Washington D.C. 2015                                       

7/2/2015 -

One of the trickiest things about flying your own airplane for vacations is that weather and mechanical issues can make it very unpredictable, and thus difficult to schedule exactly where you're going and when.  That unpredictability is also a source of adventure though.

With the July 4th holiday falling on a Saturday this year, it made for a nice long weekend with Friday off, and I was looking to take the plane somewhere fun.  On a bike ride with Ella on Wednesday, we discussed maybe a camping trip out west.  Perhaps Colorado or Utah.  Later that evening, I was chatting with good friend and fellow Cozy driver, Bob Bittner about my possible plans for the holiday.  Bob suggested we should take our planes to Put-In Bay, OH, a little island in Lake Erie.  This seemed like an even better idea, and Ella really liked it as well.  As the evening wore on Bob and I worked different angles of planning the trip, but unfortunately could not find lodging or even an campsite open on the island.  He suggested we could go to D.C. as a backup plan if we couldn't figure out lodging by morning.  Somehow, D.C. seemed like a really appropriate place to spend the 4th.  The next morning when I told Ella it didn't look like we would be going to the little island, she was bummed.  When I told her we were planning D.C. instead she was instantly happy again.

As soon as the work day was over we headed straight for the airport, loaded up and wasted no time heading to Watertown, WI to meet up with Bob.  Watertown is a short 1.5 hour flight, so we arrived with plenty of daylight to spare.  I had done my night currency landings just earlier in the week, but I still prefer to fly daytime over nighttime.

The next morning we filled the tanks and departed Watertown as a flight of 2 with Bob flying lead.  I gave Bob a bit too much space before taking off and soon lost sight of him in the climb.  It didn't help that the visibility was only 4-5 miles at best, not the 10 the ATIS was claiming on the ground.  I let Bob know I lost him and that I was going to step a mile or so left of our course line to ensure we had descent separation when we leveled out.  As it turned out I should of shallowed up my climb a bit as I ended up reaching our cruise altitude before Bob and then ended up ahead of him being I leveled out first.  We had gotten flight following as soon as we departed Watertown, so with a little guidance from ATC we were finally able to form up and become a real 2 ship flight about 45min into the flight.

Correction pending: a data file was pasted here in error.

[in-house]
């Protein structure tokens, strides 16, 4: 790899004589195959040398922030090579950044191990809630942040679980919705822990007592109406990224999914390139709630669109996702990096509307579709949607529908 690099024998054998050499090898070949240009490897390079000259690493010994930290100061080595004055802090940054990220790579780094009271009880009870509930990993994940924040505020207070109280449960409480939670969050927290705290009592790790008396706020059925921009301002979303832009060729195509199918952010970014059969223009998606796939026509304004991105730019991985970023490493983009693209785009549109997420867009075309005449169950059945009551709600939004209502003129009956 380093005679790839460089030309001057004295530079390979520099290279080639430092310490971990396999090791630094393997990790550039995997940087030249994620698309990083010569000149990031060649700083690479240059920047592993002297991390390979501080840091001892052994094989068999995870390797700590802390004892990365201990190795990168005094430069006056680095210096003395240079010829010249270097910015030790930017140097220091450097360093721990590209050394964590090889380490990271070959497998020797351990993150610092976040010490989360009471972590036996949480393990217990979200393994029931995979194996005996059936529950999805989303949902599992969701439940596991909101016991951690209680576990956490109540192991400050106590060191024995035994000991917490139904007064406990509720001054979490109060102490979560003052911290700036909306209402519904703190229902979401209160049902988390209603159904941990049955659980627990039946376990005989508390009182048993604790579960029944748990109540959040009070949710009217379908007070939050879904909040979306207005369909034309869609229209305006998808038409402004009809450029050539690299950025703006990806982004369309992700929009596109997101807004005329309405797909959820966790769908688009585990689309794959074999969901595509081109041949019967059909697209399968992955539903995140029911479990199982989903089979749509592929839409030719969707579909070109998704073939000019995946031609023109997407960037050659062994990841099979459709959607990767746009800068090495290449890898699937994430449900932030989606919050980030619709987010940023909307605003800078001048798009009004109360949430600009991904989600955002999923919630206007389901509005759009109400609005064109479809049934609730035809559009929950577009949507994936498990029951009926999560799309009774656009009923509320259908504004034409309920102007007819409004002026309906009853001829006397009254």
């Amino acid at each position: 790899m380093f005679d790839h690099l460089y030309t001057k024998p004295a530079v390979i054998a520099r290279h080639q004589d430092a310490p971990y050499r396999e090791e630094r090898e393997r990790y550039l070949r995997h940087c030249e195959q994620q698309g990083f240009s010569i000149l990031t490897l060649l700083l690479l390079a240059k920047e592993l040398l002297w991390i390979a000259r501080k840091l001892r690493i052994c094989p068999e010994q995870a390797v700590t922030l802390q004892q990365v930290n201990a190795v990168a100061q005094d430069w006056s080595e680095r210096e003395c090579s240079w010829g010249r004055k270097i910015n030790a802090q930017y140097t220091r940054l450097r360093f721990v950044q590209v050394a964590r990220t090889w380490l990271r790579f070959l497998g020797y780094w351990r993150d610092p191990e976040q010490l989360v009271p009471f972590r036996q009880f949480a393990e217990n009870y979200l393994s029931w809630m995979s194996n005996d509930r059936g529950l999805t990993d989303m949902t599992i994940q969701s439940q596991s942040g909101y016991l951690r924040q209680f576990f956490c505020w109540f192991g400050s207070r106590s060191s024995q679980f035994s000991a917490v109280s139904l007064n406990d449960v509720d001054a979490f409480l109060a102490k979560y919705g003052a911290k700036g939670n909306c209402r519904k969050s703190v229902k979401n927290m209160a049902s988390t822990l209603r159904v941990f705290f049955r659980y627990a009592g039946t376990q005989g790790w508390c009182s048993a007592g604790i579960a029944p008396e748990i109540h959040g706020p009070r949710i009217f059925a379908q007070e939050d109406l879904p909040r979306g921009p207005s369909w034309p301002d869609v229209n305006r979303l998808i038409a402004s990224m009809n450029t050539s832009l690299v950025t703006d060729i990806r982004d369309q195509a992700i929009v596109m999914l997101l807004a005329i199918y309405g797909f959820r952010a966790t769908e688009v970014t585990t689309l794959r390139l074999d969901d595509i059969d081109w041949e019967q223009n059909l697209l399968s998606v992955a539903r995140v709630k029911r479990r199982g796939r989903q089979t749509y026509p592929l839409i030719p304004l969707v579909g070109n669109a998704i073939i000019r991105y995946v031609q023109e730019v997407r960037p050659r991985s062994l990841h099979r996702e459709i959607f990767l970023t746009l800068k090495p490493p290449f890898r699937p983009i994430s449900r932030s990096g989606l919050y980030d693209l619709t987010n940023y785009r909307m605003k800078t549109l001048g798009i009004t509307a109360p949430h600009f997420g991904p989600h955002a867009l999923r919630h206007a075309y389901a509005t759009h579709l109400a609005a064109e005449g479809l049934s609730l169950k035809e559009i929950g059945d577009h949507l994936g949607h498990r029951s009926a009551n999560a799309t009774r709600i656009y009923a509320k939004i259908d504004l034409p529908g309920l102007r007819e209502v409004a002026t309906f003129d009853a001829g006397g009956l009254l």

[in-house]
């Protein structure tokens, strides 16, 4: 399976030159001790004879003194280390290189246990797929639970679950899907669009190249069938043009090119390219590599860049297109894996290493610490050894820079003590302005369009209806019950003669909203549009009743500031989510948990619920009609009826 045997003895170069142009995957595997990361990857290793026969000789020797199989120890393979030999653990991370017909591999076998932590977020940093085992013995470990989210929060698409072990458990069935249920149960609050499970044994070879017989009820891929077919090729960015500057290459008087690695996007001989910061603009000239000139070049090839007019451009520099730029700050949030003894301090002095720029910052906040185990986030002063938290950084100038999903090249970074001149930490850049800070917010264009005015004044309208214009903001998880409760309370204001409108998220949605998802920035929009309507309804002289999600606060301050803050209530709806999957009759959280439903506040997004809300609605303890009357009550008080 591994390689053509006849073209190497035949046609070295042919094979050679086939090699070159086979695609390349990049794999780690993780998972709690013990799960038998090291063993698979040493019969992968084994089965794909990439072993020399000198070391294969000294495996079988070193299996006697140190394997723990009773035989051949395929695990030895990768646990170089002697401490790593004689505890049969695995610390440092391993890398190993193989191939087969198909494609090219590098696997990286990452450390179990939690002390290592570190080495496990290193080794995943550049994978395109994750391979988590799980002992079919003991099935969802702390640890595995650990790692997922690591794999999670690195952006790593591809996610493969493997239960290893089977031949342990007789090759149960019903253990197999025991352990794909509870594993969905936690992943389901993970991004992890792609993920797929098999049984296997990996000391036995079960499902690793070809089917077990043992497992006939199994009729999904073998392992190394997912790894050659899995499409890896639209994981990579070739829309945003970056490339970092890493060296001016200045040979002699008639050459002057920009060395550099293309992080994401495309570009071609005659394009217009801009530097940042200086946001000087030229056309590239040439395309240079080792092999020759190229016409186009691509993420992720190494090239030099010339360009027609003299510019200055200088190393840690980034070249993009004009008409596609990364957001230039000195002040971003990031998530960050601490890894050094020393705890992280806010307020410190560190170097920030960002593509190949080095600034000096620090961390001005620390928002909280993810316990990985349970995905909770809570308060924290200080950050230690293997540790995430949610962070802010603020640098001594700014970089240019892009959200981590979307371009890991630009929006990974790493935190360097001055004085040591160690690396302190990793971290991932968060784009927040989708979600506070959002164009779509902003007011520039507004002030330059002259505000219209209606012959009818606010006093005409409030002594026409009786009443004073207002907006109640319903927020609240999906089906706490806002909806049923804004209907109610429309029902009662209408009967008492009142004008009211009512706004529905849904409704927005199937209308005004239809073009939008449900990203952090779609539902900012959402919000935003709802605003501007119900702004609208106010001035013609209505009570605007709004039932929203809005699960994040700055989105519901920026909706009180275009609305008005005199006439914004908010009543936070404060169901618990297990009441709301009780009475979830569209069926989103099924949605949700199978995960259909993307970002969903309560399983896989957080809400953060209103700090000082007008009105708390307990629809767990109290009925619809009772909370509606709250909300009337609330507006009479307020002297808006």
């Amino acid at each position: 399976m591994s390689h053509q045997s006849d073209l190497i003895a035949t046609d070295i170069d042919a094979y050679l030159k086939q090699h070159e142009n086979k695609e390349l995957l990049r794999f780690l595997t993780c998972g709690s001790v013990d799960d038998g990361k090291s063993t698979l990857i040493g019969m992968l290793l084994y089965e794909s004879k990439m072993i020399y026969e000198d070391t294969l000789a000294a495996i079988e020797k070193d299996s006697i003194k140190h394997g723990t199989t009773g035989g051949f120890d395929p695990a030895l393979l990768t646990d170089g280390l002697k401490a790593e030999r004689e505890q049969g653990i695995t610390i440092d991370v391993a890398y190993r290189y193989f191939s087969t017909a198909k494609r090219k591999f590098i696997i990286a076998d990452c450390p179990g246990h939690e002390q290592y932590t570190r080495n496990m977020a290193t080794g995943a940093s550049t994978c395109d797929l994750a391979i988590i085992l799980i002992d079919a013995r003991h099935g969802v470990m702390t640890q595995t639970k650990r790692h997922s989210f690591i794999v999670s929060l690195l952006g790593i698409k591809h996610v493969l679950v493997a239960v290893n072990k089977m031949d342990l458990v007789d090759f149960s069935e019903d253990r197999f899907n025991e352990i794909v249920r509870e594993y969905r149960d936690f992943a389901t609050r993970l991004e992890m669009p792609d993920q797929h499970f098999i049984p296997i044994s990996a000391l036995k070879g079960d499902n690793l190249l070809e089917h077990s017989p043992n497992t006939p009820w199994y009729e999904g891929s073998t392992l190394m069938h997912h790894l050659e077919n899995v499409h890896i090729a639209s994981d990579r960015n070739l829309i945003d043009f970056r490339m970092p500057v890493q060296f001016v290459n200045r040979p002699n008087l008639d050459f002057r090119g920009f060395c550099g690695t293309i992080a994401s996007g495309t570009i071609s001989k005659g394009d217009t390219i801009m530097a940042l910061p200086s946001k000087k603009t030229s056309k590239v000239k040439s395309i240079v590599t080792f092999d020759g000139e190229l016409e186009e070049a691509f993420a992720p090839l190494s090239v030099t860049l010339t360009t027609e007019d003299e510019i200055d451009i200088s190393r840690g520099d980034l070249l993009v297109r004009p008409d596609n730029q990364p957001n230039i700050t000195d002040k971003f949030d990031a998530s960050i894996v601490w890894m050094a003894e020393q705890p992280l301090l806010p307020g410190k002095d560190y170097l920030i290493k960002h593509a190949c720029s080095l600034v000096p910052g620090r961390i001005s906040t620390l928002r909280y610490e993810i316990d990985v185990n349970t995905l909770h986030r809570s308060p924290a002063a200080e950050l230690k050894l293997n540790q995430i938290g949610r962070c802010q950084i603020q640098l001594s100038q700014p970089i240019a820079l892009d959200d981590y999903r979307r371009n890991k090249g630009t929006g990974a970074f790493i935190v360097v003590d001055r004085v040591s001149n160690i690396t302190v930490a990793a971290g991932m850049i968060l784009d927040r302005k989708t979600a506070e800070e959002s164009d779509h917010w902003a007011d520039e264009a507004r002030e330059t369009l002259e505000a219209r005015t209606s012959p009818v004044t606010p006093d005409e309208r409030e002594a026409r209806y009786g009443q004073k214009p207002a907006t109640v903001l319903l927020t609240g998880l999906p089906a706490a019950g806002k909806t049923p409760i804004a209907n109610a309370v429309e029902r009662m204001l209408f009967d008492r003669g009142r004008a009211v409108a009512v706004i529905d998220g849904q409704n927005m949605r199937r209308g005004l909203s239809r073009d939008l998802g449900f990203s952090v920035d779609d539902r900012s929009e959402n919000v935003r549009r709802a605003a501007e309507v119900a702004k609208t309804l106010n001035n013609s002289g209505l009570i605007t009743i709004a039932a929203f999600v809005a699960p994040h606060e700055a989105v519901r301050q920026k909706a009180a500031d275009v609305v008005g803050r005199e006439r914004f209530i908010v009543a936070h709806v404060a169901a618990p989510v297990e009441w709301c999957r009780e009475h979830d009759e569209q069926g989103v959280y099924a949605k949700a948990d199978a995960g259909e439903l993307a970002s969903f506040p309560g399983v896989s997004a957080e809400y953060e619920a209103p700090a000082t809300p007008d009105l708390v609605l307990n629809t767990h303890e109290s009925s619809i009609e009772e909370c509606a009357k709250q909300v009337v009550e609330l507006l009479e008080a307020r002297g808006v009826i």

The rest of the flight was mostly uneventful and unfortunately not very scenic, as the haze was keeping visibility to less than 5 miles.  As we got to about the 2.5 hour mark Bob suggest we contact Flight Service and update his SFRA flight plan with a more accurate ETA.  It looked like the ETA I had put on my SFRA flight plan would be a better guess.  Being Bob was on frequency with ATC, I was free to contact Flight Service.  It was a good thing Bob had me do this, as it turned out they had no record of EITHER of us having filed SFRA flight plans (We would discover the reason later).  Flight Service was helpful in getting both our SFRA flight plans entered so we wouldn't encounter any issues (or fighter jets) upon our arrival to the D.C. area.

ATC had us break formation about 35 miles out and we both made uneventful landings in Gaithersburg.  We met up with fellow Cozy Builder Ron Springer, who graciously took us and all our gear to the hotel.  Bob had found an incredible deal at a brand new hotel in Rockville for just $80 a night!  That's crazy cheap for D.C.!